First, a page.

These are the judges for the 2022 Hesburgh Libraries Hackathon. Judges are selected from across campus to ensure they bring a wide range of skills and perspectives to the judging process.
Lead Research Software Engineer
Computer Science and Engineering
Subject Librarian, English, Digital Humanities, and Film, Television, and Theatre
Navari Family Center for Digital Scholarship
Program Manager for Sustainable Operations
Office of Sustainability
Office of Information Technology
Computer Science & Engineering
Unless approved by the event administrators (typically for medical reasons), all presentations must be delivered in person.
There is no required format for the presentation. However, we recommend that your team consider including the following components, which will best help our panel of judges evaluate your contribution according to the 5 criteria of the judging rubric. Is it not required to add these components lock-step, but they may help ensure you're adequately describing your work and your product.
× Presentation Weight
Take the presentation seriously. Not only is the presentation worth 10% of the judging criteria, but it is your opportunity to help the judges understand how interesting, useful and unique your project is. The order of the presentation videos will be randomly assigned. For presentation submission deadlines, see the presentation schedule .
Each category has a weighted percentage that will be used to calculate the final score for each team.
|Innovation||30%||The project should take a unique, interesting, and creative approach to solving the problem(s) identified by this year's theme. This criterion looks at novel or cutting edge methods for user interaction, data manipulation and presentation, and use of new technology.|
|Impact||30%||The proposed solution should have a significant impact in solving technological challenges posed by the theme of that year's hackathon. For example, solutions might aim to improve the way users organize, communicate, schedule, or perhaps manage information, resources, or people, with regard to that theme.|
|Usability||15%||Usability represents ease-of-use in engaging with content and services. The project should exemplify the highest standards of intuitive and elegant User Experience Design (UX). The project should easily, pleasantly, safely, and elegantly help users.|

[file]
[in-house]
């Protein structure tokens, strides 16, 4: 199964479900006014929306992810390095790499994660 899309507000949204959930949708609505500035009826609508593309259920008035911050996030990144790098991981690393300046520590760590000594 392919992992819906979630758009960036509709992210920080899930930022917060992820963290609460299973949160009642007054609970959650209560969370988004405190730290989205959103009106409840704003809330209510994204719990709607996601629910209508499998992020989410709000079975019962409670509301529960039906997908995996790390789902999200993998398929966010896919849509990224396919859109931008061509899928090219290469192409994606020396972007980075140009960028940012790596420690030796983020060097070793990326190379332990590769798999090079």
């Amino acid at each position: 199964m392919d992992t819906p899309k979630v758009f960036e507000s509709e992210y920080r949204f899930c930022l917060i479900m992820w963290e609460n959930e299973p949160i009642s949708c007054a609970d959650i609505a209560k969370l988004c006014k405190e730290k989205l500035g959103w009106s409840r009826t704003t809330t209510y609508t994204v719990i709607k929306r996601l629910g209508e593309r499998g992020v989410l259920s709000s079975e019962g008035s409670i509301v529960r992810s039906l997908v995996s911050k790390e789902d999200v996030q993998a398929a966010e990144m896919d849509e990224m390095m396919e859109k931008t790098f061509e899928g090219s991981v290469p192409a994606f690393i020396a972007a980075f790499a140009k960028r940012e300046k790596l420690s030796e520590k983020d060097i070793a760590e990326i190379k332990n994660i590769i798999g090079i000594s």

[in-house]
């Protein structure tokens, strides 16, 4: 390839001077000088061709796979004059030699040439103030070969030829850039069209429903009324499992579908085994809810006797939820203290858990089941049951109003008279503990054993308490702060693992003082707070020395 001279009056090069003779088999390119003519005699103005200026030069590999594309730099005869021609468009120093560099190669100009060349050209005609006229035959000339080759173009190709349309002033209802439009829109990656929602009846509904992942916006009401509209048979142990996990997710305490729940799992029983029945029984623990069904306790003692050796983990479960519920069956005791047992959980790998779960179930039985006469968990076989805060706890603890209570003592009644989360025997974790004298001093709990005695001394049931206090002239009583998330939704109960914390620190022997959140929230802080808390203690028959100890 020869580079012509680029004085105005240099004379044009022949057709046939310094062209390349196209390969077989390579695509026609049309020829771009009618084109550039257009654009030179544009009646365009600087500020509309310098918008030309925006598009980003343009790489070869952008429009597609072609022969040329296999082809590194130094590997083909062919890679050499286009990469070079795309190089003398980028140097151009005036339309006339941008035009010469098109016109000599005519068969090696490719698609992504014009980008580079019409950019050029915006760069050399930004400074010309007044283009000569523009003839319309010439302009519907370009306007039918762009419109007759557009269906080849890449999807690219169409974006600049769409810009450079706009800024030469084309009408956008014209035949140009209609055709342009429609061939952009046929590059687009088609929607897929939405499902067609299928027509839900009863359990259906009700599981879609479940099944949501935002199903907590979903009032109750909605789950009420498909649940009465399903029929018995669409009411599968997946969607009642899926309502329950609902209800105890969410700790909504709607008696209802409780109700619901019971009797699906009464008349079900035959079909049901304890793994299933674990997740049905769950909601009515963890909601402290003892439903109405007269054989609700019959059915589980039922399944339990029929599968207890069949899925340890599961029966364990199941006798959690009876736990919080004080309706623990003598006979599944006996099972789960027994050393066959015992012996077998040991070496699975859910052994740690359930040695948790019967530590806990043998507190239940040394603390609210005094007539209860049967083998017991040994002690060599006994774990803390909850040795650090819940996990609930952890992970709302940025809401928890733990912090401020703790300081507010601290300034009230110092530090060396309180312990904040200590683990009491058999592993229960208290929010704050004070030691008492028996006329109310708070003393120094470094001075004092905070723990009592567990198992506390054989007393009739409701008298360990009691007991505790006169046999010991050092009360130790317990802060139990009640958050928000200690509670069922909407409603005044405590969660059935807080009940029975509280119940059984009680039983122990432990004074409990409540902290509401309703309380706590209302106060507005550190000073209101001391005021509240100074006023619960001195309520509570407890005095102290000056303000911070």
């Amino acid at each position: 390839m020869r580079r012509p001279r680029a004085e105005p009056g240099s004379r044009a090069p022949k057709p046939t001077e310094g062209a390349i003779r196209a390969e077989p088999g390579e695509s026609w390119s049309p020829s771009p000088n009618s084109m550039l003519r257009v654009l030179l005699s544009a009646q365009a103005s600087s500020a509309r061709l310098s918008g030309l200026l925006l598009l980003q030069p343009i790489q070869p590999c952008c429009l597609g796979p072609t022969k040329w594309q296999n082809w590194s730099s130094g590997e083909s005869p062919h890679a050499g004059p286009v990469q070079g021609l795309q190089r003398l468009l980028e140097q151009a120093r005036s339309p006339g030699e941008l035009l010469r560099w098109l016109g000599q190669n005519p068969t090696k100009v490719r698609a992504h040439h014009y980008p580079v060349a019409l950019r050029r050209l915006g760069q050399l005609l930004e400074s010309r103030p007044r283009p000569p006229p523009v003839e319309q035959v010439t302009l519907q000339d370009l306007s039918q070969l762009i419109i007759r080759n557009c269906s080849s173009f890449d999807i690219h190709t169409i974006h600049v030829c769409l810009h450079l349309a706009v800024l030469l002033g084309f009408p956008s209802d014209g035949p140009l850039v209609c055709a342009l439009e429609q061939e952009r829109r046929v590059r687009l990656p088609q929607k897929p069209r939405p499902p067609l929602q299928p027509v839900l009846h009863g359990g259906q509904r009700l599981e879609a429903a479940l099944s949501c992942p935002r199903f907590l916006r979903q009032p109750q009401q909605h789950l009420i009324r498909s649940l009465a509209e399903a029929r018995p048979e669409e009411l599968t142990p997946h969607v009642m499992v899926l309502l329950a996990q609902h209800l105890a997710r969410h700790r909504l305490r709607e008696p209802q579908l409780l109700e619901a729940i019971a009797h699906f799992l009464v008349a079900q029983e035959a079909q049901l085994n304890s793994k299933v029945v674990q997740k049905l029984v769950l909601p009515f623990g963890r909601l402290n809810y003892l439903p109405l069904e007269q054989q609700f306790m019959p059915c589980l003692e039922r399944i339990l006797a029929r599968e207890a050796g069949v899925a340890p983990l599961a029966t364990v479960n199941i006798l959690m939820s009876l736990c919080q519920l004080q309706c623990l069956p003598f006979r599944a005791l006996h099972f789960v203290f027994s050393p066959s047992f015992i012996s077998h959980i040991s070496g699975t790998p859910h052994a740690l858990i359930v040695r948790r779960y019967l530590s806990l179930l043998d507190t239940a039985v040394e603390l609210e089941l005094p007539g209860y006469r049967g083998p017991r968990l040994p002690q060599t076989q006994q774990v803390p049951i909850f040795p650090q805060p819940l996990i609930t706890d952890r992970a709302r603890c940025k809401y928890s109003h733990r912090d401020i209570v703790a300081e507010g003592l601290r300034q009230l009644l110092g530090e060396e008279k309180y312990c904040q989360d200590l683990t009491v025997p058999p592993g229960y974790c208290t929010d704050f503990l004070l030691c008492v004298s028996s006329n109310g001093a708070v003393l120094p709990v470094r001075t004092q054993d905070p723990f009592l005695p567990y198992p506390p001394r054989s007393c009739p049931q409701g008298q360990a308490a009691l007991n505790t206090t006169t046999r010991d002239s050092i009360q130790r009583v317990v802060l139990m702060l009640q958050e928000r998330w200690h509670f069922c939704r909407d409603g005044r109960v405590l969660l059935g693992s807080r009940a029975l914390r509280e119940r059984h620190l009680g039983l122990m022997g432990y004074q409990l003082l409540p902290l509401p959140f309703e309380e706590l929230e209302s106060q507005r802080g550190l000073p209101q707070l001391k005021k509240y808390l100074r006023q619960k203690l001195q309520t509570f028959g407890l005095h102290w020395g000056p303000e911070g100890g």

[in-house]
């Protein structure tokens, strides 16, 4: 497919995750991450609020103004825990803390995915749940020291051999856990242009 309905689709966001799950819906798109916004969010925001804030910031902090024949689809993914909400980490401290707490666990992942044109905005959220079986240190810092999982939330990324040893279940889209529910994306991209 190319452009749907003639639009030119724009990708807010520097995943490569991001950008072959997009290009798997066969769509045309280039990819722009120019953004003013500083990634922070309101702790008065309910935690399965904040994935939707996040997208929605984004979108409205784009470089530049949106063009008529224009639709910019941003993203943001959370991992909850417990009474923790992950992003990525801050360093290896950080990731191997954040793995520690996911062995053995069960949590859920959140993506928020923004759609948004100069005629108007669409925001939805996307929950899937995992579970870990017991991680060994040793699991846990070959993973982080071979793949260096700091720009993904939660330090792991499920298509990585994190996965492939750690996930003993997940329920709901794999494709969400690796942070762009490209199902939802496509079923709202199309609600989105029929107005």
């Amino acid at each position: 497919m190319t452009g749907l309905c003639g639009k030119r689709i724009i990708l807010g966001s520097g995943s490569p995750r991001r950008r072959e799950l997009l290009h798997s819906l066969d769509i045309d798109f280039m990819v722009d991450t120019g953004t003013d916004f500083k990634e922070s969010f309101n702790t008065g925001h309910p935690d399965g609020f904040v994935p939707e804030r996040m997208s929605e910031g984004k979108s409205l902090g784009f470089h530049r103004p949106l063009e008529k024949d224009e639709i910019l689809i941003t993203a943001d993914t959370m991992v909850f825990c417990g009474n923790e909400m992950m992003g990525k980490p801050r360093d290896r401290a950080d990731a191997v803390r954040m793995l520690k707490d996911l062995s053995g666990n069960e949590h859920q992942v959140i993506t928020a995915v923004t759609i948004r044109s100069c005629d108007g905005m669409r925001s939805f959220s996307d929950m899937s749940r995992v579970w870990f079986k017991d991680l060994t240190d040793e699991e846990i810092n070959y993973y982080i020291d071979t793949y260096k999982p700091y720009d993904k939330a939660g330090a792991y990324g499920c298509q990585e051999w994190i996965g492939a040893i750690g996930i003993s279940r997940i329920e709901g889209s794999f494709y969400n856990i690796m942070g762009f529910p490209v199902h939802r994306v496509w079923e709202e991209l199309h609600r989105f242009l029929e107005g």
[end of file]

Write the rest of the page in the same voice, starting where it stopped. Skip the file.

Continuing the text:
|Technical Merit||15%||The application was technically challenging to construct, requiring strong programming skills from the team. The team made wise choices in selecting conventional but creative components and libraries to construct the app. The complexity and elegance of the back-end matches the front-end.|
|Presentation||10%||Through the final presentation, the team should clearly communicate the value of the project. The final presentation of the product to the judges should be professional, well-structured, and meaningful. Creativity, style, and engagement with the audience are key.The team may also wish to describe their process and developmental hurdles and how they overcame them.|
The three main prizes for the Hesburgh Hackathon are awarded to teams who excel in all of the criteria on the judging rubric.
|Honorable Mention *||$500|
|Honorable Mention *||$500|
* Judges may use their discretion in awarding up to 2 additional prizes under the category of Honorable Mention. Winners of the first, second and third-place prizes are not eligible for these prizes. These prizes are awarded to teams who may not have excelled in all of the criteria of the judging rubric but who may have shown exceptional skill in one or more area.
All winning teams and their projects will be featured on the Hesburgh Libraries' website.
Without exception, cash prizes are split equally by University Accounting among all team members. Please note that awards may be subject to taxation, depending on student status.